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US backs IP waiver call: Much more to it than just the knowhow, say vaccine-makers

PT Jyothi Datta | G Naga Sridhar Mumbai | Updated on May 06, 2021

Say manufacturing requires special gear, key inputs; India-S Africa waiver plan must first pass muster at WTO

Vaccine-makers are treading with caution on the opportunity that will open up for them if a proposal to waive the intellectual property (IP) on Covid-19 vaccines comes good at the World Trade Organization.

The initial proposal from India and South Africa at the WTO sought a temporary IP waiver on Covid-19 medicines, diagnostics and vaccines for the pandemic period. And, late on Wednesday, the US administration said it would support an IP waiver on vaccines. The proposal still needs a go-ahead from all WTO members, after which negotiations will start to frame the context for the IP waiver, especially in terms of how long it would be allowed.

India’s vaccine-makers are at an advantage to make not just for India but also emerging markets, said A Vaidheesh, former head of GlaxoSmithKline (GSK) Pharmaceuticals (India). There will, however, be a need for greater collaboration between these companies and innovators, he is quick to add, as biological products require expertise.

Complex process

It’s not simple ‘reverse-engineering’ of a chemical compound, he said, adding that vaccines are complex and much attention is required in the manufacturing process and quality-control as also sourcing of ingredients.

Nevertheless, the recognition of the need to end the pandemic by the US (a major proponent of the IP regime) and its support for a waiver, is a momentous one, he said.

The domestic market has Covishield, the AstraZeneca-Oxford University vaccine, made by Serum Institute of India and marketed at home and abroad.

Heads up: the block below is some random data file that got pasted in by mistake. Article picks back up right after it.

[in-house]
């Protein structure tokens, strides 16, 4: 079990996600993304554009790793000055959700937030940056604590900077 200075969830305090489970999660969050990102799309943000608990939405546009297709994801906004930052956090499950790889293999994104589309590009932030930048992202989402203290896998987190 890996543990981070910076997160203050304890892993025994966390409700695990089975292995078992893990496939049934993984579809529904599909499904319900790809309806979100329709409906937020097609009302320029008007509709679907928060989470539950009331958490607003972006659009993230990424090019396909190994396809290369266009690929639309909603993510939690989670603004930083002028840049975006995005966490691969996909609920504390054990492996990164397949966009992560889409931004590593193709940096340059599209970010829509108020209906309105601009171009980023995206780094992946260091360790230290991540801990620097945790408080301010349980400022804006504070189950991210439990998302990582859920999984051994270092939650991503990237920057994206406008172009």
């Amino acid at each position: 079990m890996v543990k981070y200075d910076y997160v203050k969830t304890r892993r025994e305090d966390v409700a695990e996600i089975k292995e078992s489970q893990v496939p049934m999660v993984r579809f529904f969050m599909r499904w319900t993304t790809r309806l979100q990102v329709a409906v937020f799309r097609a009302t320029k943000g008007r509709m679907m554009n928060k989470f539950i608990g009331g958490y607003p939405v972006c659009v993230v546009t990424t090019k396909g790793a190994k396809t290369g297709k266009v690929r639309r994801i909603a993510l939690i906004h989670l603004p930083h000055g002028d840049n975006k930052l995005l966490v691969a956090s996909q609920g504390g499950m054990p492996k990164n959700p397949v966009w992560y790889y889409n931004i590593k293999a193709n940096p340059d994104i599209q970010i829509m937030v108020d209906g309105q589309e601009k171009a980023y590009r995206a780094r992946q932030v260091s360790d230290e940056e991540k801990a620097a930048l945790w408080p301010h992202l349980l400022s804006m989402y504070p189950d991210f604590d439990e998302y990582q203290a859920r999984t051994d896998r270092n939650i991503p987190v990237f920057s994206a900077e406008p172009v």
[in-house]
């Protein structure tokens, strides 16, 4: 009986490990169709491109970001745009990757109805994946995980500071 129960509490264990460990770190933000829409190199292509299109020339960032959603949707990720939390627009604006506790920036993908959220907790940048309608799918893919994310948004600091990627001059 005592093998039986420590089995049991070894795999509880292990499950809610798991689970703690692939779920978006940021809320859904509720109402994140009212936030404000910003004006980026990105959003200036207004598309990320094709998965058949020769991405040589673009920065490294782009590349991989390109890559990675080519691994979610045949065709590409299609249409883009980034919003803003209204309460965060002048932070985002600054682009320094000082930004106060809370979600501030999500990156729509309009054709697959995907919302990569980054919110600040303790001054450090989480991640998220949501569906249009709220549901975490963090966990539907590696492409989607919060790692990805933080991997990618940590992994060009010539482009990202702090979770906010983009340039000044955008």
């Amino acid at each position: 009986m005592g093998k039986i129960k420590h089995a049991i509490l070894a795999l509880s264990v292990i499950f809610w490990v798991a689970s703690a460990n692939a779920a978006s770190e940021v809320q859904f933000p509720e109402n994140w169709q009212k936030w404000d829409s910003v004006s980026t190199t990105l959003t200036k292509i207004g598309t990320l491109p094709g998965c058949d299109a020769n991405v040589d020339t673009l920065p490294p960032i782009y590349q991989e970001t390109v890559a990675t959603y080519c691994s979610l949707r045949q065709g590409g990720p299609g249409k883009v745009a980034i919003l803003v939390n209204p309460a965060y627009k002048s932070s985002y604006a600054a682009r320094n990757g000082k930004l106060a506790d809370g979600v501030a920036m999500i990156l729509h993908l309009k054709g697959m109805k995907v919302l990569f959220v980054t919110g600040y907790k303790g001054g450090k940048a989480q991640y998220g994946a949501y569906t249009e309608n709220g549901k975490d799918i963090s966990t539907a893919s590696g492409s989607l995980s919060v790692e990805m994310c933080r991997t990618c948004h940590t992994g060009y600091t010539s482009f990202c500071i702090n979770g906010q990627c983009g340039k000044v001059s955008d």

And there’s Covaxin, from Bharat Biotech and the Indian Council of Medical Research. Waiting in the wings are Russia’s Sputnik V from Gamaleya Institute, the Johnson and Johnson vaccine, and Pfizer, which has shown renewed interest in bringing its antidote to India. Pfizer and Moderna have new generation mRNA vaccines that could interest vaccine-makers. Pune-based Emcure is the only local company working on an mRNA vaccine.

Other biotech companies that can benefit include Panacea Biotec, and Wockhardt, to name just a couple. Interestingly, the waiver also opens up India’s Covaxin to being produced by other companies.

Letting the IP be open-source and free for all is one thing, but a company looking to make an innovator’s vaccine will need to have the technology, equipment and will require hand-holding, said a vaccine-maker. About 200 components sourced from different regions go into a vaccine, he said, pointing to the raw materials complexity.

Pharma companies usually do not make vaccines because they are public health tools, sold mainly to governments and multi-lateral agencies, “so there aren’t huge margins there,” observes an industry-hand. Waiving IP could scare companies from venturing into making innovative products, an expert said, although the inequities in vaccine distribution make collaborations inevitable.

Bodes well

R Uday Bhaskar, Director-General, Pharmaceutical Export Promotion Council, said the patent waiver “augurs well’ for public health and can address existing imbalances in vaccine production, globally. “For example, Africa and Latin American countries do not produce a single Covid vaccine and it may take years for them to develop one. Patent waiver can be of great help in such instances,” Bhaksar said.

M Narayan Reddy, Chairman, Virchow Laboratories, pointed out that “In a way, (a) patent-waiver is already operational in different forms, and drugs like Remdesivir are being produced by more than one player.” As Covid vaccines have been given emergency use authorisation, a patent waiver would also depend on the actual grant of patents to the products, he pointed out.

‘Wrong answer’

Disappointed with the development, the International Federation of Pharmaceutical Manufacturers and Associations (IFPMA) said, “a waiver is the simple but the wrong answer to what is a complex problem.”

Waiving patents on vaccines will not increase production nor provide practical solutions needed to battle this global health crisis.

Elimination of trade barriers, addressing bottlenecks in supply chains and scarcity of raw materials, and a willingness of rich countries to share doses with poor nations arre the real issues, the IFPMA said.

Published on May 06, 2021

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